I have been meaning to write about what these last two weeks have been like for me since I upped my dosage of Celexa from 20 mg to 30 mg, but when I sit down to explain everything, all I can come up with is a hodgepodge of emotive descriptors, such as anxious and defeated and scared.
I want to have more to say than feeling words. I want to be able to tell you what I have done, realizations I have come to, behaviours I am hoping to change, but I have got bupkis. This is not at all surprising, really, because I am still making it through that first month after a dosage change, but don’t we always want to have more to show for all our hard times than orange stains on our fingers from cheez puffs and a dwindling supply of facial tissues? I know I do.
Yesterday, I was setting out cartons of asian takeout and chopsticks and whatnot for the Palinode and me, and you would have thought that I was waiting for someone to beat me by the way I was behaving. My anxiety was so high that I was fumbling with everything, and each time I dropped or bumped something, I would jump or squeak or issue an apology. I ended up reaching such a fever pitch that the Palinode took to patting my arm and saying You’re doing really well, really good, don’t worry, you’re doing fine.
Who needs this kind of support to get through setting out utensils and takeout? Apparently, I do, and it is frustrating. I always have high hopes when I change dosages or medications, so when the road to wellness is bumpy, I take that as a personal failure. I become certain that I am weak, that I am less intelligent than I thought I was, that I am inherently unlovable, that this is all there will ever be for me. I know this line of thinking is not entirely realistic, but even so, these ideas take me by the nose.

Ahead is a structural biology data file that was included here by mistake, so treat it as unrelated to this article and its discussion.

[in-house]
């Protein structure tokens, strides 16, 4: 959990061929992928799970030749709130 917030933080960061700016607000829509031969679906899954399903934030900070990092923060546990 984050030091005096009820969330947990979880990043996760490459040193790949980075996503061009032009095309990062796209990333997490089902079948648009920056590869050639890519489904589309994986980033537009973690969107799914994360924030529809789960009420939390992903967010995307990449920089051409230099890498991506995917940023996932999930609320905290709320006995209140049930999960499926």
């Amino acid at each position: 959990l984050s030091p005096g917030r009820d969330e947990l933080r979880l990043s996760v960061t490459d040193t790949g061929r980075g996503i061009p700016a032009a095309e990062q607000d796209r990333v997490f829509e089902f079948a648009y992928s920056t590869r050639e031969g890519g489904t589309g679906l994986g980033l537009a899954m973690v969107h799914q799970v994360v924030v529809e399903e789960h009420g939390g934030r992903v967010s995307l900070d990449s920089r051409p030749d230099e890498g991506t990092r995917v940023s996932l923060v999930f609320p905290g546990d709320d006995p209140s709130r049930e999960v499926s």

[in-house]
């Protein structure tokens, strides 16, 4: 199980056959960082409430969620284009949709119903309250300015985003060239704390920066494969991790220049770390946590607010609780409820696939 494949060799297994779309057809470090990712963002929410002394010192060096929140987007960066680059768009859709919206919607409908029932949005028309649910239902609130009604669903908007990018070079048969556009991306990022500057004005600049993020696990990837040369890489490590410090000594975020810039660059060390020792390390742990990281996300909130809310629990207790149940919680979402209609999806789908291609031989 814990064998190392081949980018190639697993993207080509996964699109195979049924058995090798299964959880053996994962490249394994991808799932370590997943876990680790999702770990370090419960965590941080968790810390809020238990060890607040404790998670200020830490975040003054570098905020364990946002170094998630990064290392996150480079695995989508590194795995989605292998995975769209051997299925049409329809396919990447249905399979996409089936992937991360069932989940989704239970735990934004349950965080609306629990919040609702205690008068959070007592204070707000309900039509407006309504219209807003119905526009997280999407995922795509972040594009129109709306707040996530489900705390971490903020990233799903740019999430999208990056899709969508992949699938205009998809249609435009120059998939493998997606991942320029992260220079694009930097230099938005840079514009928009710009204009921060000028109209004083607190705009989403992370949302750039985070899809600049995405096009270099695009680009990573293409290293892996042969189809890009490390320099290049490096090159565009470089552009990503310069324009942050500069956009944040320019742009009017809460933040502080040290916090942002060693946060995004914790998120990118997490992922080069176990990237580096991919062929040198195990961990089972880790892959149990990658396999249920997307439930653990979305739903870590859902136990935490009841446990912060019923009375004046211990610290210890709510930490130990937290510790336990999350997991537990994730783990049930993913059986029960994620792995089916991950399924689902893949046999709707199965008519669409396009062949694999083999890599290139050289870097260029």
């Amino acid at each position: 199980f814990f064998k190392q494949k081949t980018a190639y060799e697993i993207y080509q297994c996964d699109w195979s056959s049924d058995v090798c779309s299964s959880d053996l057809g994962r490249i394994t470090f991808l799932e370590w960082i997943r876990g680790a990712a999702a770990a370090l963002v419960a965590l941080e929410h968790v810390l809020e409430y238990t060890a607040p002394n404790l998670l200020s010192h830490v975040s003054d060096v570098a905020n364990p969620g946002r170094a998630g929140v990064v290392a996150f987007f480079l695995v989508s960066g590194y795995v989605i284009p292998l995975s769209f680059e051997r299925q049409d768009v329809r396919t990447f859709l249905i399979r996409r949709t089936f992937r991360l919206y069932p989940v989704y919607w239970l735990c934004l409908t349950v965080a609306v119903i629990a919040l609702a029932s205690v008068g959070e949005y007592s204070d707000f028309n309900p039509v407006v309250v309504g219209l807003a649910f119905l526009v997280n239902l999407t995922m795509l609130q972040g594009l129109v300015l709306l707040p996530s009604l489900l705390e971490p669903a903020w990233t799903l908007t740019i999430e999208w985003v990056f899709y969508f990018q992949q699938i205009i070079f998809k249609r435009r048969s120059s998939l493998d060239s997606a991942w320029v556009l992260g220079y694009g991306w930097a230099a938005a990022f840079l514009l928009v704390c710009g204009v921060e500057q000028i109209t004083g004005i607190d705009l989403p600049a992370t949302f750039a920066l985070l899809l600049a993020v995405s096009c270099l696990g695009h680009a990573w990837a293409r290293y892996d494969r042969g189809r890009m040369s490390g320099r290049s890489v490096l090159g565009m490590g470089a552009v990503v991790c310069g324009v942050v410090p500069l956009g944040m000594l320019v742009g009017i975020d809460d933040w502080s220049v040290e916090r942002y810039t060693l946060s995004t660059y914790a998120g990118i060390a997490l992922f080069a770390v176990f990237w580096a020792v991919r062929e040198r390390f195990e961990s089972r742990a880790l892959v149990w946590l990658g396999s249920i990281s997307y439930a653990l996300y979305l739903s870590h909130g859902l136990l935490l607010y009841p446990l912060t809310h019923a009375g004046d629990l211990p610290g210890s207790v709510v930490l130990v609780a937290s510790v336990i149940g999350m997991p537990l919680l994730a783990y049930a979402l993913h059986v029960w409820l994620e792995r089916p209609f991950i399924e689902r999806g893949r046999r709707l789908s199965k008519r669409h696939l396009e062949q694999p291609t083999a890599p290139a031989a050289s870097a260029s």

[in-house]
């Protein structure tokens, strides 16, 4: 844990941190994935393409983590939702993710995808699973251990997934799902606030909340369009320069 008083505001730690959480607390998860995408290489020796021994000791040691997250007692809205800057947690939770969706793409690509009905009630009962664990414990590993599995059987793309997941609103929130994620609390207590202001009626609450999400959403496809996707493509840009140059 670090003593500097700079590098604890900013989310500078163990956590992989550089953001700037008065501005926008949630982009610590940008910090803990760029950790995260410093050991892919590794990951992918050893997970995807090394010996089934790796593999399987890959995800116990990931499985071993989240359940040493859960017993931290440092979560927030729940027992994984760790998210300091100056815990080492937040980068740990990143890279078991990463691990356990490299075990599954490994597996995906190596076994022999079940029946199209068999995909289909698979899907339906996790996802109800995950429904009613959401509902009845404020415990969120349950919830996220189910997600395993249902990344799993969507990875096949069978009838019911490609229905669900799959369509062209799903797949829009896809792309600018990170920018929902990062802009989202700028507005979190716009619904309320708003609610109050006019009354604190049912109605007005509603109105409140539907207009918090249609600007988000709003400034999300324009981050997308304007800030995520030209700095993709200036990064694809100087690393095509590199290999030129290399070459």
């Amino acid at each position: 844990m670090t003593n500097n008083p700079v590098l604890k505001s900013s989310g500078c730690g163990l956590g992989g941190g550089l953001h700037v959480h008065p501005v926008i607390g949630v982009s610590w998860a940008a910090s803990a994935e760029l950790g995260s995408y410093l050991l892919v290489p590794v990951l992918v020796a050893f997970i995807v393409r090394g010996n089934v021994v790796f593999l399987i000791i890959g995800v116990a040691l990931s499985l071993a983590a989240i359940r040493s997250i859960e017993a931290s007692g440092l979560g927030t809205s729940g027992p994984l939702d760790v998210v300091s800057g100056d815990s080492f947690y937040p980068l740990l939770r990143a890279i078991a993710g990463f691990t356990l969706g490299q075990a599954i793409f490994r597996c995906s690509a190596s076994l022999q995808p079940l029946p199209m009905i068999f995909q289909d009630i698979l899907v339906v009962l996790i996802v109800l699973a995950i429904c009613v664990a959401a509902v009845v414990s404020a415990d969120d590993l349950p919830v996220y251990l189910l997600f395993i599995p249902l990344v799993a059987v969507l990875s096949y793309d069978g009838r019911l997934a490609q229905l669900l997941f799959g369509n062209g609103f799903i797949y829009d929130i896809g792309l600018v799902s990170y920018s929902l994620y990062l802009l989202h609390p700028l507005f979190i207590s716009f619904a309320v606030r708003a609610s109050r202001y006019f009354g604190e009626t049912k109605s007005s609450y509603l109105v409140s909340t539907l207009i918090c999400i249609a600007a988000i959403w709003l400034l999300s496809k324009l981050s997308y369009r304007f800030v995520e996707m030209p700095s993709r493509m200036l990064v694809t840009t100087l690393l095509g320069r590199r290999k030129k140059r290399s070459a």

If this scenario works out the way I hope, this is just the storm before the calm. My body has to take its (sweet) time to adjust to its new chemical configuration; I have to adjust to not being the kind of anxious depressive I was when my experience of the medication (hopefully) evens out. Transitions are rarely easy, even when they do not involve psychological illnesses, so I just have to keep in mind that I am in transition and try to stay patient.
Is there a drug for patience?
(also posted at RealMental.org)
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